Developer: Platinum Games
Review Platform: Xbox One
Release Date: May 24, 2016
If TMNT: Mutants in Manhattan does one thing right, its that it reveals its true colors from the get-go.
TMNT drops you right into a tutorial that immediately details how boring the game is going to be. You’re alone and it instructs you to jump to capture green floating orbs, with no narrative reason as to what the green orbs are. Then pressing X hits, but so does Y, and, hey, you can dodge out of the way. All in all, TMNT insists from the beginning that it’s as basic a game as one can ever expect, which is profoundly disappointing considering how great of a match the franchise is with developer Platinum Games.
Platinum has proven that depth doesn’t necessarily mean complicated. Last year’s Transformers Devestation featured giant robots fighting giant robots, with a rewarding combo system and flashy graphics. It felt like Transformers cartoons from the 80’s, from the presentation down to the story.
TMNT certainly attempts to recapture the feel and spirit of the classic cartoon. All four central characters are present, with April and Splinter serving as narrator and shop-keep respectively. There’s the typical cheesy pizza reference here and there, with some quips about how Don is the smart one, Mikey is the party-dude, and so on and so forth.
But none of this lends to a fun game. Platinum proved they could create a game that took a stupid show from the 80’s with little plot, and make it work as the fundamental building blocks of a game with moment-to-moment combat that made sense. Here, you’re given a vague description of the end-goal of a mission, and sometimes you run into Foot ninjas.
The first mission is particularly egregious. While it says you’re supposed to find Rocksteady, you’ll find yourself getting lost in the streets between a series of buildings that roughly resembles a city that resembles something like New York. Sure, clicking the right stick gives you an approximate idea of the direction you’re intended to head in, but there isn’t an indication of what you’re headed towards. I’d continually find myself surrounded by enemies, which in itself isn’t problematic, but I could always move around them and it became unclear which enemies I had to defeat to clear a section of the game, and which were obstacles to get to the next target. Luckily, later levels do away with much of this confusion, but bring up their own series of problems.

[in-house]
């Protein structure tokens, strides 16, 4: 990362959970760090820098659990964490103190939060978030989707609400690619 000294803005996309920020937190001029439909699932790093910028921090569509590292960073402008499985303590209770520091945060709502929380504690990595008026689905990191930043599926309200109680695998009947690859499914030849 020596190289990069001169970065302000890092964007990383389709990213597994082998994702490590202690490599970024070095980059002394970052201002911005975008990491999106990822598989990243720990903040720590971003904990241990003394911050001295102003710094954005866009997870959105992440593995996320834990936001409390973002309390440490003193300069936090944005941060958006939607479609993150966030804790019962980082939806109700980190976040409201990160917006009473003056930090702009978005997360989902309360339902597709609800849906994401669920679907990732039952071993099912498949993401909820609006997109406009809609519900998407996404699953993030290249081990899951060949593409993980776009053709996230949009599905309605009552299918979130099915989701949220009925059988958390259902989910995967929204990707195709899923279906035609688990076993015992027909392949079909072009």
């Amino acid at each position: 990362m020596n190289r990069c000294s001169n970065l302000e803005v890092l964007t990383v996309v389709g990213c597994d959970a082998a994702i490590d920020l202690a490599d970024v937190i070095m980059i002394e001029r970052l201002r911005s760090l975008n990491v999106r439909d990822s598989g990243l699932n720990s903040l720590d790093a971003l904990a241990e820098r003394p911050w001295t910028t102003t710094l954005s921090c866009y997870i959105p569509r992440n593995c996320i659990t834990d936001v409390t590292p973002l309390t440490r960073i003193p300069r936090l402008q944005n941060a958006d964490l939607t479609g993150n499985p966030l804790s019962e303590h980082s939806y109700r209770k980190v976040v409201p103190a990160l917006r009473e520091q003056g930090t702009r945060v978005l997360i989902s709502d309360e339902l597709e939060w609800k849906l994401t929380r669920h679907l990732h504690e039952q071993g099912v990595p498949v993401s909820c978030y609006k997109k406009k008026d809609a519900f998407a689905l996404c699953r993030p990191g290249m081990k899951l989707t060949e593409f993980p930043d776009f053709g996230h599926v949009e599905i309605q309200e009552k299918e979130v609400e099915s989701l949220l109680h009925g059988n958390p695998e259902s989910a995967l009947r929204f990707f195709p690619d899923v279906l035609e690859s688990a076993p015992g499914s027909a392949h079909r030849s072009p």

Perhaps most confusing is that it’s unnecessary to complete mission objectives. One mission tasks you with defending a pizza stand from being destroyed (it’s a particularly important pizza stand), and to my dismay, I was unable to do so. I expected to have to restart and retry, but instead the game pushed me forward, onto the next meaningless objective.
Each mission culminates in a battle with one of the franchise’s staple enemies. Bosses have seven layers to their health bar, and as they decrease in health, they seemingly grow more violent. Defeating each boss takes little in terms of tactic. Get in close and beat them up and dodge around to avoid attacks while reviving fallen turtles. These fights are far and away more exciting and entertaining than anything leading up to them, largely due to environments with small details (one has a train that can hit all the turtles and the villain, for example) and an increased difficulty.
Boss fights end up highlighting how shallow the combat system is in TMNT. Playing alone, you’re able to switch between the four turtles. While each character’s weapons look different, they don’t perform differently. The only difference comes in the form of Ninjutsu moves, which really is a fancy name for special moves. Holding the left trigger and pressing one of the corresponding face buttons triggers a special move. Each of these can be swapped out or upgraded by visiting the sewer lair. Visually, only one manages to be all that interesting. There’s a special “combo” move which, if close enough to an ally, can trigger the duo to do a move that does a significant amount of damage. What can be particularly fun is that each turtle’s special has a different effect- for example, Mikey causes the enemies to dance for a while (yes, just like Ratchet and Clank).
Combat ultimately suffers, despite a few interesting tidbits, due largely to a system that doesn’t encourage discovering new combos. Repeatedly tapping X gets the job done, and throwing in a Y barely gives the desired effect of a more powerful attack. There is a projectile system, but it doesn’t prove particularly effective on enemies that are more powerful than your traditional Foot ninjas. Where Platinum usually excels, making combat fast and with a deep combo system, they’ve completely failed. Ultimately, button mashing leads to boring gameplay that, even though the game is relatively short makes it feel much longer than it actually is.
Strangely, TMNT is missing local co-op, but does feature online co-op. Each player chooses their favorite turtle and then plays the same game as single-player. What’s strange is that, if a party has less than 4 players, the remaining 1 or 2 turtles are completely unplayable. They remain AI controlled through the entire level, with no ability to switch things up. When playing with one other person, it’s not uncommon to have to rely upon the AI controlled turtles to save you from perilous situations. Luckily, the AI is rarely frustrating.